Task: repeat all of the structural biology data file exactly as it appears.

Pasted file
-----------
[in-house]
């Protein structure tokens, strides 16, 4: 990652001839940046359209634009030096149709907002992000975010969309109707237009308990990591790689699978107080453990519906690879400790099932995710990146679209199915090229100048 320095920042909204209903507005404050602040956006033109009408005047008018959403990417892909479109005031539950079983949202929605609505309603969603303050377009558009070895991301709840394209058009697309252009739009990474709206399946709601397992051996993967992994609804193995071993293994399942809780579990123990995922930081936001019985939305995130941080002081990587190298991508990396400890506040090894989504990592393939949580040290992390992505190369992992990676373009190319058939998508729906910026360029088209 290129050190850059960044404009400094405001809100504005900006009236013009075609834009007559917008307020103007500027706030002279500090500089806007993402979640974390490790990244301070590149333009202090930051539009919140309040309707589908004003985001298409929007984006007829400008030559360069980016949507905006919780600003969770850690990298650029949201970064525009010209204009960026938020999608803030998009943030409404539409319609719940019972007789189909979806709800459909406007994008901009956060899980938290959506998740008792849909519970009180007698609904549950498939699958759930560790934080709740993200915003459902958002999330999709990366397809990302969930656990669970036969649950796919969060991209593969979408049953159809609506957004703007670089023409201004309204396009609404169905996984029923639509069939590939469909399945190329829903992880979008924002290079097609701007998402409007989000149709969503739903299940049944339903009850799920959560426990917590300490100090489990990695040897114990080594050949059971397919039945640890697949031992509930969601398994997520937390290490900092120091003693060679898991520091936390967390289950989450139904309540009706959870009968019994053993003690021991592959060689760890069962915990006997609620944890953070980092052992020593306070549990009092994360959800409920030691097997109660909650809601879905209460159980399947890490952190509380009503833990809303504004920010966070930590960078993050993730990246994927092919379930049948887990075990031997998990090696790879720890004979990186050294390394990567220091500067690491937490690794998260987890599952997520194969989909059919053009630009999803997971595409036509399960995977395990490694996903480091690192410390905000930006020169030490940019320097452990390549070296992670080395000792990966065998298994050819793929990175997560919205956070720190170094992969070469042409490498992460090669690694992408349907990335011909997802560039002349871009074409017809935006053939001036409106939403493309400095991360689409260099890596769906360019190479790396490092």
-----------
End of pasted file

[in-house]
């Protein structure tokens, strides 16, 4: 990652001839940046359209634009030096149709907002992000975010969309109707237009308990990591790689699978107080453990519906690879400790099932995710990146679209199915090229100048 320095920042909204209903507005404050602040956006033109009408005047008018959403990417892909479109005031539950079983949202929605609505309603969603303050377009558009070895991301709840394209058009697309252009739009990474709206399946709601397992051996993967992994609804193995071993293994399942809780579990123990995922930081936001019985939305995130941080002081990587190298991508990396400890506040090894989504990592393939949580040290992390992505190369992992990676373009190319058939998508729906910026360029088209 290129050190850059960044404009400094405001809100504005900006009236013009075609834009007559917008307020103007500027706030002279500090500089806007993402979640974390490790990244301070590149333009202090930051539009919140309040309707589908004003985001298409929007984006007829400008030559360069980016949507905006919780600003969770850690990298650029949201970064525009010209204009960026938020999608803030998009943030409404539409319609719940019972007789189909979806709800459909406007994008901009956060899980938290959506998740008792849909519970009180007698609904549950498939699958759930560790934080709740993200915003459902958002999330999709990366397809990302969930656990669970036969649950796919969060991209593969979408049953159809609506957004703007670089023409201004309204396009609404169905996984029923639509069939590939469909399945190329829903992880979008924002290079097609701007998402409007989000149709969503739903299940049944339903009850799920959560426990917590300490100090489990990695040897114990080594050949059971397919039945640890697949031992509930969601398994997520937390290490900092120091003693060679898991520091936390967390289950989450139904309540009706959870009968019994053993003690021991592959060689760890069962915990006997609620944890953070980092052992020593306070549990009092994360959800409920030691097997109660909650809601879905209460159980399947890490952190509380009503833990809303504004920010966070930590960078993050993730990246994927092919379930049948887990075990031997998990090696790879720890004979990186050294390394990567220091500067690491937490690794998260987890599952997520194969989909059919053009630009999803997971595409036509399960995977395990490694996903480091690192410390905000930006020169030490940019320097452990390549070296992670080395000792990966065998298994050819793929990175997560919205956070720190170094992969070469042409490498992460090669690694992408349907990335011909997802560039002349871009074409017809935006053939001036409106939403493309400095991360689409260099890596769906360019190479790396490092």